No one is sure.
But the good thing is, that old neural pathways are weak and can’t dominate you like they once did, once you’ve crossed over to the other side of being confident and social and strengthened those pathways.
Indirect is certainly the “smoother” way, and I prefer it. But sometimes you just gotta be direct, and thank God that you can.
The Direct Start to Conversations
Right after that I left the session and saw the fella in the yellow shirt, standing looking like he was waiting for someone. The one I tried talking to before but…he left.
Something about this guy intrigued me, maybe because he was one of the few dudes with earrings there like me. Who knows.
NOW THIS IS SOMETHING I WOULD NEVER HAVE DONE BEFORE I DISSOLVED MY SOCIAL ANXIETY.
I walked right up to him, directly and said “Hey man, you look interesting, what brings you to BlogWorld?”
I was so goddamned direct, I almost forgot I was me. I still surprise myself when I do this kind of stuff.
Was I a bit nervous sure, but nothing like I used to be. Before there no-way-in-hell I’d be able to do that.
Nope, I was as shy and socially awkward in the past.
But I checked my values, why I was there, and just said what I needed to say to meet a new person.
Then about a minute later, a friend of his showed up and he introduced me to her. All of a sudden we had a little posse, and they invited me to lunch.
That’s how quickly you can meet people and start hanging out.
They both became friends of mine over the next few days. Not to mention the after parties and networking that happened over the next few days.
I met so many people, my head was spinning. It was a fantastic time.
In the past at an event like this, I would have gone for the learning first, then to people second.
Now it’s the other way around.
Amazing stuff happens when you flip your perspective like this.
The whole experience of networking was great, it was a true test of if what I teach works, and by God I’m glad to say, again, that it does.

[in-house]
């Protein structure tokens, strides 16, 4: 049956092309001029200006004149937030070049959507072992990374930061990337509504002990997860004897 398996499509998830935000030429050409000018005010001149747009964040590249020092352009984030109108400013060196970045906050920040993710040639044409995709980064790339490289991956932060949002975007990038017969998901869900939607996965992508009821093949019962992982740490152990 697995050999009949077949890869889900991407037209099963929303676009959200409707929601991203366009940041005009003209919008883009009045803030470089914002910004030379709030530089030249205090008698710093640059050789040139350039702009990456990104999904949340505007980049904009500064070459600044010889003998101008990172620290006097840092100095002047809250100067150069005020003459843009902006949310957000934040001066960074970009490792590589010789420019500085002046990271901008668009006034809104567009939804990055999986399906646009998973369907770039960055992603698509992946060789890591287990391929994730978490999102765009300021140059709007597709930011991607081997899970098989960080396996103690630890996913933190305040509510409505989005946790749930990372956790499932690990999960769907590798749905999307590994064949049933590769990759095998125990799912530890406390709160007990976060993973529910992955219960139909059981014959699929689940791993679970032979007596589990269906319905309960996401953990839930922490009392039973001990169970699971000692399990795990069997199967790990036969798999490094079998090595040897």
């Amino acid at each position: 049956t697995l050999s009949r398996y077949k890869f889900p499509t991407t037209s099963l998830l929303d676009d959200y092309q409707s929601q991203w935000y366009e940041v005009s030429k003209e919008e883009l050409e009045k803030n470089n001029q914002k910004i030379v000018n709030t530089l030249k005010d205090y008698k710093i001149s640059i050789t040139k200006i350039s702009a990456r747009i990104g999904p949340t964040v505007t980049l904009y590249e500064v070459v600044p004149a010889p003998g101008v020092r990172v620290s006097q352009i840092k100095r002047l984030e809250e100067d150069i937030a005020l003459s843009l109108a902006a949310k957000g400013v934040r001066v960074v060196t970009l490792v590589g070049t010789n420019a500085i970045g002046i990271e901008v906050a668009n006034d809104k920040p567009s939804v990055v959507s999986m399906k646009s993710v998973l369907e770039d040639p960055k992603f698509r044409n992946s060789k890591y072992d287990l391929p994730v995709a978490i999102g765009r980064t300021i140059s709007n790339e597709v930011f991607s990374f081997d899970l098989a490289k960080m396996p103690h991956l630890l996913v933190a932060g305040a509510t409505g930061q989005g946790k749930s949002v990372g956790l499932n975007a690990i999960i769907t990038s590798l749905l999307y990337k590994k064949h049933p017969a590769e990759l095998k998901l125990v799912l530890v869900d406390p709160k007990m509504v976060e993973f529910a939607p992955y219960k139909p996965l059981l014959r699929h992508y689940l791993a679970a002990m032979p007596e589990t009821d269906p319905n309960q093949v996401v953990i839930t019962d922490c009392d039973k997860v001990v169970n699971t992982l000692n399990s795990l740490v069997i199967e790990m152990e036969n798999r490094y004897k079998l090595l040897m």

Not only research proven, but experientially proven time and again.
Why do I say all this…is it just to toot my own horn?
HELL NO. It’s to show you what’s possible. If I can do it, you can do it as a formerly socially awkward and anxious guy.
A Simple Breakdown of Networking Skills
If I was to break it down simply, there are three things to focus on when networking to meet people at events like this.
1) Being open & friendly, whether directly or indirectly (lots of eye contact, and smiling is magic)
2) Getting curious about the other person
3) Sharing openly about yourself, to make it known who you are and what you do
(Always, have a business card ready. I made them for free (except the cost of the card paper) using Avery Cards I bought at OfficeMax.)
Now I know many of you might be thinking “but if I have social anxiety how can I do any of this?”
Well my friends, that’s what this entire site is about and what all the other posts and videos are for. :)
You have to understand a lot of internal work had to happen before reaching these levels, but really it’s not as hard as you think.
It’s just your social anxiety mindset and story getting in the way, blast it.
But you must do the work. I can lay it all out for you, but I can’t do it for you.
And YOU CAN DO IT. I know you can, whether it’s with my help, the help of a therapist, or someone else who actually knows what they’re doing when it comes to social anxiety (not all therapists do, believe me.)